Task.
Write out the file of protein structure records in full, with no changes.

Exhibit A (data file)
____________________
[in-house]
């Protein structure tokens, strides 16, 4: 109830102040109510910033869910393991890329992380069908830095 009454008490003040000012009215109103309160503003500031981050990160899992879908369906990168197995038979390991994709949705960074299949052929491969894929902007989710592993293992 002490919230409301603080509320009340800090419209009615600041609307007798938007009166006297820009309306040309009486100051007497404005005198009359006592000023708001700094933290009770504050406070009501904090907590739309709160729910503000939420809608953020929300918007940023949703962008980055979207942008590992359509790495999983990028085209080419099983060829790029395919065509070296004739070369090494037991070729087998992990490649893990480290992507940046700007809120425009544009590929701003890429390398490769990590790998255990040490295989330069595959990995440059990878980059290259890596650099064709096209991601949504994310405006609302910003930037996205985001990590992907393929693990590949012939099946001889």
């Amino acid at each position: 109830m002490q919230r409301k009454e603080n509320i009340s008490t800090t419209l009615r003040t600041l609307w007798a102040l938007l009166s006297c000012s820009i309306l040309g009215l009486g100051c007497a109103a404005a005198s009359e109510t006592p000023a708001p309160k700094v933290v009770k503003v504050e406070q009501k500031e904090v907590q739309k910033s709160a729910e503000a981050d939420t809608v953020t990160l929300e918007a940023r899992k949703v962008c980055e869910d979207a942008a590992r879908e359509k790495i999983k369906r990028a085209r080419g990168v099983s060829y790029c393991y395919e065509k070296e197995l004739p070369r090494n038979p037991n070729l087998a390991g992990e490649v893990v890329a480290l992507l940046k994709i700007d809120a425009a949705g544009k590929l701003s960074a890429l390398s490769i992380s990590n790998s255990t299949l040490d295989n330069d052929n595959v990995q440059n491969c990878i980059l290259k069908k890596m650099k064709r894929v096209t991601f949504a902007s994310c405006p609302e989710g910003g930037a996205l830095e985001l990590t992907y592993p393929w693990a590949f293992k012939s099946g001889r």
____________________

[in-house]
């Protein structure tokens, strides 16, 4: 109830102040109510910033869910393991890329992380069908830095 009454008490003040000012009215109103309160503003500031981050990160899992879908369906990168197995038979390991994709949705960074299949052929491969894929902007989710592993293992 002490919230409301603080509320009340800090419209009615600041609307007798938007009166006297820009309306040309009486100051007497404005005198009359006592000023708001700094933290009770504050406070009501904090907590739309709160729910503000939420809608953020929300918007940023949703962008980055979207942008590992359509790495999983990028085209080419099983060829790029395919065509070296004739070369090494037991070729087998992990490649893990480290992507940046700007809120425009544009590929701003890429390398490769990590790998255990040490295989330069595959990995440059990878980059290259890596650099064709096209991601949504994310405006609302910003930037996205985001990590992907393929693990590949012939099946001889």
């Amino acid at each position: 109830m002490q919230r409301k009454e603080n509320i009340s008490t800090t419209l009615r003040t600041l609307w007798a102040l938007l009166s006297c000012s820009i309306l040309g009215l009486g100051c007497a109103a404005a005198s009359e109510t006592p000023a708001p309160k700094v933290v009770k503003v504050e406070q009501k500031e904090v907590q739309k910033s709160a729910e503000a981050d939420t809608v953020t990160l929300e918007a940023r899992k949703v962008c980055e869910d979207a942008a590992r879908e359509k790495i999983k369906r990028a085209r080419g990168v099983s060829y790029c393991y395919e065509k070296e197995l004739p070369r090494n038979p037991n070729l087998a390991g992990e490649v893990v890329a480290l992507l940046k994709i700007d809120a425009a949705g544009k590929l701003s960074a890429l390398s490769i992380s990590n790998s255990t299949l040490d295989n330069d052929n595959v990995q440059n491969c990878i980059l290259k069908k890596m650099k064709r894929v096209t991601f949504a902007s994310c405006p609302e989710g910003g930037a996205l830095e985001l990590t992907y592993p393929w693990a590949f293992k012939s099946g001889r």